Lace and Steel.
Oh, what a great game. Swashbuckling and High Court! Satyrs, harpies and centaurs as PC races! Donna Barr! Totally unwieldy box! Australian designer! Combat resolved by card play!
OK, let me take a deep breath and get started again.
Lace and Steel is probably the best RPG I’ve never played. Even looking at it, sitting on the shelf next to a later reprint, makes me smile. It is oversized, a white destructo box in a paper sleeve, horribly impractical for just about every market I can think of from Bill & Walt’s Hobby Store to Border’s. It has four funny-sized books with black and white illos, all by the same artist. It has a card-based resolution system. Actually, several card-based resolution systems. Yet is an ugly duckling that turns out to be a swan.
It is swashbuckling roleplaying in a 17th century fantasy world. But it is not a typical fantasy world given guns. Instead it is the Donner Three Musketeers transplanted into fantasy terms. Elves and dwarves, no, but rather harpies and centaurs, with a blissful disregard for how the logistics and play balance would work.
It uses dice for its skill system, dice and tarot cards for its character generation, a different set of cards for sword dueling (and biting repartee at parties) and a COMPLETELY DIFFERENT set of cards for magical combat. The universal game system, the holy grail of most of 80’s design? It was pretty much the opposite of that. And it is joyful and delightful in its driving for the far end of the field.
The art is by the indominable Donna Barr, and is her trademarkable loopy, dynamic, detailed pen and ink. It’s a style that doesn’t normally work for me but it works here perfectly. Her command of character and action is perfect for the style and the world. She can handle a quiet seduction and full-scale military battle with equal aplomb. I can’t imagine it being any other way.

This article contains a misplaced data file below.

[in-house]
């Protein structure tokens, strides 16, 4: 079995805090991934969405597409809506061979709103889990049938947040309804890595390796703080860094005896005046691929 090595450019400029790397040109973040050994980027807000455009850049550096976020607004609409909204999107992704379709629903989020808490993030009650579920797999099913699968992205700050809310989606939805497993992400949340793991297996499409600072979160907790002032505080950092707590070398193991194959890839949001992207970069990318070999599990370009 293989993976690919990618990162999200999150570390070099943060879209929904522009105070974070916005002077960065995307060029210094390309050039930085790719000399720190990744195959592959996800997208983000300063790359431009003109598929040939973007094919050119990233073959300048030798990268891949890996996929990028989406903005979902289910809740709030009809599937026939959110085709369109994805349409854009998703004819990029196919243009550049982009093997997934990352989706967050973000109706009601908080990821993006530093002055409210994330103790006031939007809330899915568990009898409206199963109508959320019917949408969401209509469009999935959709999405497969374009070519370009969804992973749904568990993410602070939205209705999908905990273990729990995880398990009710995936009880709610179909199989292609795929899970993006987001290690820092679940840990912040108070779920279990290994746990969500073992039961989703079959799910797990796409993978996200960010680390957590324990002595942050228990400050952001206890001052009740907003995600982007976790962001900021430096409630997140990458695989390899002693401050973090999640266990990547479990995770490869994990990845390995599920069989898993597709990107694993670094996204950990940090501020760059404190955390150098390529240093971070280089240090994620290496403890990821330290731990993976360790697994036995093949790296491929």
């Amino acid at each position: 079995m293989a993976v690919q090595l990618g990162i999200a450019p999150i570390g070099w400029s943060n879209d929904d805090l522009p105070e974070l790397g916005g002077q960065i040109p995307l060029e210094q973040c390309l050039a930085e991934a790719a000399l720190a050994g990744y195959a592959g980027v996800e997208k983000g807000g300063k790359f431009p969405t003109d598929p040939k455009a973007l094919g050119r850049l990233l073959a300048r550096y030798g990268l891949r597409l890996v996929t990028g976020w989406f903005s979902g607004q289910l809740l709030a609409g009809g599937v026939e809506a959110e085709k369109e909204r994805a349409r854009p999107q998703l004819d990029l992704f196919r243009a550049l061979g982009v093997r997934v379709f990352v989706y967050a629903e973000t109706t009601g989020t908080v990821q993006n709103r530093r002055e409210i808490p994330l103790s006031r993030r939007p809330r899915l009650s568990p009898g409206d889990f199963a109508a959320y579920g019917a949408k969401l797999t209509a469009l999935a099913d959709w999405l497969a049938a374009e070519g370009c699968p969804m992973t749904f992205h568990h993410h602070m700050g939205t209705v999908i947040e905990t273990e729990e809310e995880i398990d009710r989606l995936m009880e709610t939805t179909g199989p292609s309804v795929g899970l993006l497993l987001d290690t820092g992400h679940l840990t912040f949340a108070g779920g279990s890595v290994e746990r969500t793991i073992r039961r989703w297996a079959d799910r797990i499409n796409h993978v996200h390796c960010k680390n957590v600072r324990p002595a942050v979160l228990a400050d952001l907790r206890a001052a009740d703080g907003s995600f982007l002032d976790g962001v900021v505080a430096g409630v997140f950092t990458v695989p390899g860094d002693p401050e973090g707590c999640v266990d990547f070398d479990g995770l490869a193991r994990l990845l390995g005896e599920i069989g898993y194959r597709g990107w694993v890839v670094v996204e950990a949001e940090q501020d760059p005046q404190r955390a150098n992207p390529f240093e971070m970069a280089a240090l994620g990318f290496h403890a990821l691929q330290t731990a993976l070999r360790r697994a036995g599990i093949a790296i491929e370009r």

The art style is lusty and busty, and the world presented has an earthy knowingness that evokes those parts of the Forgotten Realms we normally keep under wraps. When your main character races include centaurs and satyrs, the whole question of romance and seduction comes up with amazing regularity. Plus the fact that Dumas’ original had a, shall we say, continental attitude often missing from fantasies bred in more scholarly settings. The end result is more of the feel that En Garde wanted but couldn’t pull off.
It remains a novelty, a side path not taken by the industry. Perhaps because of genre, perhaps because it went in too many ways at once. And perhaps because simply at the time, it required using card in a roleplaying game. And who could afford to make playing card quality cards in that age?